We have been doing some projects in our house for the past year. This follows the pattern we set in our previous homes. I suppose this stems from the need for improvements, which, at least at the first part of each project, is spurred on by the enjoyment of doing them.
In both our two previous homes, we felt we could be there for years. In this home, we fully plan to move away. And so, in deciding on projects to do here, we must judge what makes sense to do based on the fact we plan on leaving. One approach would be just to do the minimum that makes things livable. Yet, we still have done some substantial work - new bedrooms for our children, bathrooms, etc. on the list we have done, and have a list of more to do (a list that seems to grow by itself). We are tempering our approach (and keeping a budget), but are doing more than just the minimum.
I think a large part of this comes from wanting to make this a home now. We have made this feel like home, have made some changes that have function, and that make this space our own.
A thought from scripture stays in my mind: build as for years. To me, this has implications for making a good physical home now, to build in a way that lasts. Moreover, do everything in a way that would last, most importantly in relationships with people.
Well, hope that's not too much intro for saying my son and I finished his closet door tonight. He used his own screwdriver on the doorknob.
Saturday, February 6, 2010
Driving through downtown tonight:
"Look, they finally took the Christmas tree down."
"Yes, they have to get that done so they can get ready for the next holiday, Washington's birthday. They put a tree up for that one too, a cherry tree. But that one comes down promptly. They chop it down that very day."
Thursday, February 4, 2010
The other day was Groundhog Day. If the day is notable to me, it is less for animal weather prediction than as a reminder of a movie I truly enjoy. Yes, the movie Groundhog Day. My wife even reminds me that we need to watch it that day, as it has become somewhat of a tradition.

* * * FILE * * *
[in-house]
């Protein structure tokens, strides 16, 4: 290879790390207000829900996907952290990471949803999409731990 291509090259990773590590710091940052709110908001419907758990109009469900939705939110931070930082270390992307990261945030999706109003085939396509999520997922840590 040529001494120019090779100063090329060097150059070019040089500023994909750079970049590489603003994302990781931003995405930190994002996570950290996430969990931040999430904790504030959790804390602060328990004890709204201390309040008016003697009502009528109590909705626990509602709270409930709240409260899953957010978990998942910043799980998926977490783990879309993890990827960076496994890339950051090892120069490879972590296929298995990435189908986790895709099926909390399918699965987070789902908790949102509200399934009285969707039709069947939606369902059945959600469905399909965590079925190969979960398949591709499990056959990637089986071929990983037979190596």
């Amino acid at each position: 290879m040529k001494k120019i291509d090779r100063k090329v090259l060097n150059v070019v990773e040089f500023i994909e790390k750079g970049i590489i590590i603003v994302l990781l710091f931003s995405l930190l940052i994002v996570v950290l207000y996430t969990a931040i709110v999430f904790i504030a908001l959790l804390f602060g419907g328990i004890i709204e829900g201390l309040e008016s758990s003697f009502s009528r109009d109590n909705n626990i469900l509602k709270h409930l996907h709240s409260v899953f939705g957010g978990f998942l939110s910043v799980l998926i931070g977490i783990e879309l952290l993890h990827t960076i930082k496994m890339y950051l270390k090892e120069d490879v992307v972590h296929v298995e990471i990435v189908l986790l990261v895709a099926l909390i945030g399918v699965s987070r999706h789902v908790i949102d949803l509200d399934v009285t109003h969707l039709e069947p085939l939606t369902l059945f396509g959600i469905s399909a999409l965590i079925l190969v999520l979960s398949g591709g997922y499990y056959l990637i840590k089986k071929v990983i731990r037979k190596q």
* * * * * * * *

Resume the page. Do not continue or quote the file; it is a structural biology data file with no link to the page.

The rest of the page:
This year found me falling asleep before it was complete. But even without a full viewing, just having the day come reminds me of many of the, shall I say, morals to be taken from this story. Because the film is thought provoking, above its humor, it bears repeated viewing (though I still laugh every time).
Among the points I find in it, are the pitfalls of self-centeredness, yet paradoxically the benefits of personal growth and development. The need to connect with, care for, and serve our neighbors. The folly of seeking happiness and contentment in chasing pleasure, being inauthentic and manipulative. The importance of bringing out the best in others, and being your best self. Blooming where you are planted.
I am starting to sound cliche, yet I don't want to extend into any lengthy analysis. I always enjoyed more the reading of books than the belabored, often postured and amateur, analysis of them in English class. Maybe it was just the manner of that setting (though it wasn't uniformly unpleasant), for I do love to talk about ideas and to discuss meaning. Regardless, I don't feel up to extended exposition on the movie right now - maybe later. I need to go to sleep so the clock-radio doesn't find me groggy tomorrow.
("What if there is no tomorrow? There wasn't one today.")